In a shock announcement Monday afternoon, the Red Bull Racing Team, which employs Sprint Cup drivers Brian Vickers and Kasey Kahne, said it was seeking outside investors in order to keep its NASCAR operations going.
Analysts were quick to conclude that Red Bull is planning to deep six its NASCAR operations but I prefer to think it’s re-evaluating its position and will keep going if it can either find serious money from some associate sponsors or else sell the team and stay on as the primary sponsor.
Red Bull’s statement said it fully intends to support its NASCAR effort for the remainder of the 2011 season as "we fight for victories and a position in the 2011 Chase for the Sprint Cup."
Vickers would be the victim here as Kahne will be driving for Rick Hendrick in 2012 and is just marking time at Red Bull anyway. Of course, many people other than the drivers are under threat there and jobs in NASCAR are very scarce these days.
I’ve often wondered about the apparent millions and millions of dollars Red Bull spends on motorsport. The Formula One "A" team’s budget is undoubtedly over the moon and the "B" team Toro Rosso can’t be far behind. Two F1 teams? One is crazy; two is – well, you can use your own word.
Throw in a NASCAR team with two cars and sponsorship of hot air balloon races, aerobatic airplane races and so-on and the amount of money being spent on motorsport and the like is simply unimaginable.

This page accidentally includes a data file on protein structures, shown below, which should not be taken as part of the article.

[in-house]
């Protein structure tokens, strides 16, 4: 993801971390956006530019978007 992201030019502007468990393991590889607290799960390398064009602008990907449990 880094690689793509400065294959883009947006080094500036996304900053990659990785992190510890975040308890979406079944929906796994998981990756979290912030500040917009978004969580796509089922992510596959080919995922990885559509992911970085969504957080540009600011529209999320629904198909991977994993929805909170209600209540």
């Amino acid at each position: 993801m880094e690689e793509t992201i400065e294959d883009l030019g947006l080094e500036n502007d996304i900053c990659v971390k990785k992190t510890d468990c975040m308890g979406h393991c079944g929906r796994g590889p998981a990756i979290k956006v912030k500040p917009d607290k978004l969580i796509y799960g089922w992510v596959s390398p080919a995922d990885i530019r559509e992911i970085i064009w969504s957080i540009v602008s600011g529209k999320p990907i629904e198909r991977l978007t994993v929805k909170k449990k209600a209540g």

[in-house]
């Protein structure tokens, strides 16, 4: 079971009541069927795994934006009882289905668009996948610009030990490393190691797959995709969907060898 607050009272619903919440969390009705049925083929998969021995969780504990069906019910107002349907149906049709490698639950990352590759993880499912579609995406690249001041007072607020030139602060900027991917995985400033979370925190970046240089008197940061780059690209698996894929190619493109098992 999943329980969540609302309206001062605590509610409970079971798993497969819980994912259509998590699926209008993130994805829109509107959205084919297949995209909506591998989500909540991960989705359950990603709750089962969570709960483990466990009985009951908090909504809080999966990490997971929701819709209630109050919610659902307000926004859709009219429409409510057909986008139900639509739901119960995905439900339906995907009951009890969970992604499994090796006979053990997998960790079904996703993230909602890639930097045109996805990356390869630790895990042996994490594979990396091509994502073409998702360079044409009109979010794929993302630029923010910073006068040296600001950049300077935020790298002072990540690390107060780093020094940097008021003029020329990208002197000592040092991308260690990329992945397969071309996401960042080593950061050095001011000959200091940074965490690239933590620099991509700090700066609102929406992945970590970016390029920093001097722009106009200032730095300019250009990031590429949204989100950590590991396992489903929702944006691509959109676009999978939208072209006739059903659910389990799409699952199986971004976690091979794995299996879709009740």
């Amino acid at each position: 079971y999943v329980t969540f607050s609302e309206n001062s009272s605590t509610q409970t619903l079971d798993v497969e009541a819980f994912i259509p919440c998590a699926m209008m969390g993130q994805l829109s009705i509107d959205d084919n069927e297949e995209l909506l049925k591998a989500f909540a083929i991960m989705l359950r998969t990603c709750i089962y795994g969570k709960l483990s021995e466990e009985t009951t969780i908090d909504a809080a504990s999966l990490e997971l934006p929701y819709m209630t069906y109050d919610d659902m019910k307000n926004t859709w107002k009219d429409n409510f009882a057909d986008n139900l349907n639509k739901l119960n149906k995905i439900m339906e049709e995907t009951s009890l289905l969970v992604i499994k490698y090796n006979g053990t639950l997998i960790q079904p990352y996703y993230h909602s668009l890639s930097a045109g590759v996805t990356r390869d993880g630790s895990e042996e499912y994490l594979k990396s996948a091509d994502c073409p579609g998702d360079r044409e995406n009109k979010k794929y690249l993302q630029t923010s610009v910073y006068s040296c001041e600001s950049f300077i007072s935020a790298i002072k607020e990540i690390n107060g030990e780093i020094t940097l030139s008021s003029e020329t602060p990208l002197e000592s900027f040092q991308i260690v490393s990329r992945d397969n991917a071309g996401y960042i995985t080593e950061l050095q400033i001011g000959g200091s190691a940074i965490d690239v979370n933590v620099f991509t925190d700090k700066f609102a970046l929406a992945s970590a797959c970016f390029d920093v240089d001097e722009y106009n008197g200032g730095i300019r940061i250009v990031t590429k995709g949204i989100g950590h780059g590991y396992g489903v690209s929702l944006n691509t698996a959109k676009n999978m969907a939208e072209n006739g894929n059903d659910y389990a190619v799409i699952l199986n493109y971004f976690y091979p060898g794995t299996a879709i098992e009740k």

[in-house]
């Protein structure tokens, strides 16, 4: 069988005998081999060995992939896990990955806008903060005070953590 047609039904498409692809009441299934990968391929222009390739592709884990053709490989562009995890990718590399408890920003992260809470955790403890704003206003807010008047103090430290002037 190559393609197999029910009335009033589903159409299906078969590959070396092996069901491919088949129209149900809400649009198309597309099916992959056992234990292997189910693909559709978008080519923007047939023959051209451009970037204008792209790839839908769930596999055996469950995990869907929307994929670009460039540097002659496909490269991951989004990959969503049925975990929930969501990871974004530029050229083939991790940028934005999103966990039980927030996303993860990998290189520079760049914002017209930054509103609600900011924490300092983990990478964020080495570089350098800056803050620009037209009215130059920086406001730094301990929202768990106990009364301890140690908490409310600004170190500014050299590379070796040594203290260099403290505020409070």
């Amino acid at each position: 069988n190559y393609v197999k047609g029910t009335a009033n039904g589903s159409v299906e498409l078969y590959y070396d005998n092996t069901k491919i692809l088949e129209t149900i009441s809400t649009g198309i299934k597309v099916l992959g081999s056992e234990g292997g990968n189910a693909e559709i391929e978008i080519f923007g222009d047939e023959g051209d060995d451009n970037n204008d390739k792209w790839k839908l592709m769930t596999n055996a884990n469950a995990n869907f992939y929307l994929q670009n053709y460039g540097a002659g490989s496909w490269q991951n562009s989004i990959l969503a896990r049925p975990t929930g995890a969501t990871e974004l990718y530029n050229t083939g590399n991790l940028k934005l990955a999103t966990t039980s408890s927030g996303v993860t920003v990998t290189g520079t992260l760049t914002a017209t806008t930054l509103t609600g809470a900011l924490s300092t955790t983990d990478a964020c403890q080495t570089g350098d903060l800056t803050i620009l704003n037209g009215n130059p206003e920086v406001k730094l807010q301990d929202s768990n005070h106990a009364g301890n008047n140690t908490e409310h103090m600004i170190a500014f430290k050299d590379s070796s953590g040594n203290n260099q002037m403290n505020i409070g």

Something had to give, and the NASCAR team would appear to be it.
Or, is it the first domino to fall?
We’ll soon see, won’t we?
Two other follow-ups to blog items I published Monday:
– McLaren is apparently gearing up to meet the challenge from Ferrari and offer Grand Prix of Canada winner Jenson Button a long-term contract for mucho moolah.
Well, that was kind of expected, wasn't it? Of course, we still await word from Button about all of this.
And the IZOD IndyCar Series’ return to Milwaukee may turn out to have been a one-off. CEO Randy Bernard is quoted by Speed TV reporter Robin Miller as saying he was pretty disappointed with the crowd (13,000 in a 40,000-seat facility) and won’t confirm that there will be a race there next year.
Status quo is great when times are good and things are humming. That was in the 1990s when Milwaukee and Elkhart Lake and Michigan International were all on the schedule and all jam-packed.
But status quo is not so good when something’s gummed up the works, which is the situation now. To explain the sorrry attendance at Milwaukke, people are suggesting the promoters were new and didn’t do a proper job and the race was at 3:30 because of TV and it rained in the morning and yada yada yada.
The reason only 13,000 people showed up at Milwaukee on Sunday is because that market, for whatever reason, doesn’t give a damn about Indy car racing anymore and no amount of promoting and/or sunny skies or a noon start (or an 8 p.m. start under the lights) is going to change that.
You can’t keep beating a dead horse.
USAC (the U.S. Auto Club) was in that rut back in the Seventies. They went to Milwaukee then – twice. And Phoenix twice and Trenton twice. Maybe the racing was good and the crowds were good but the sponsors couldn't have cared less.
It was only after Dan Gurney, Pat Patrick, Jim Trueman and Roger Penske formed CART and started takin’ it to the streets of Long Beach, Detroit and Toronto that Indy car racing started to explode.
As I said Monday, there are plenty of markets in North America where IndyCar would be welcomed with open arms. It’s up to Bernard, et al, to go find them.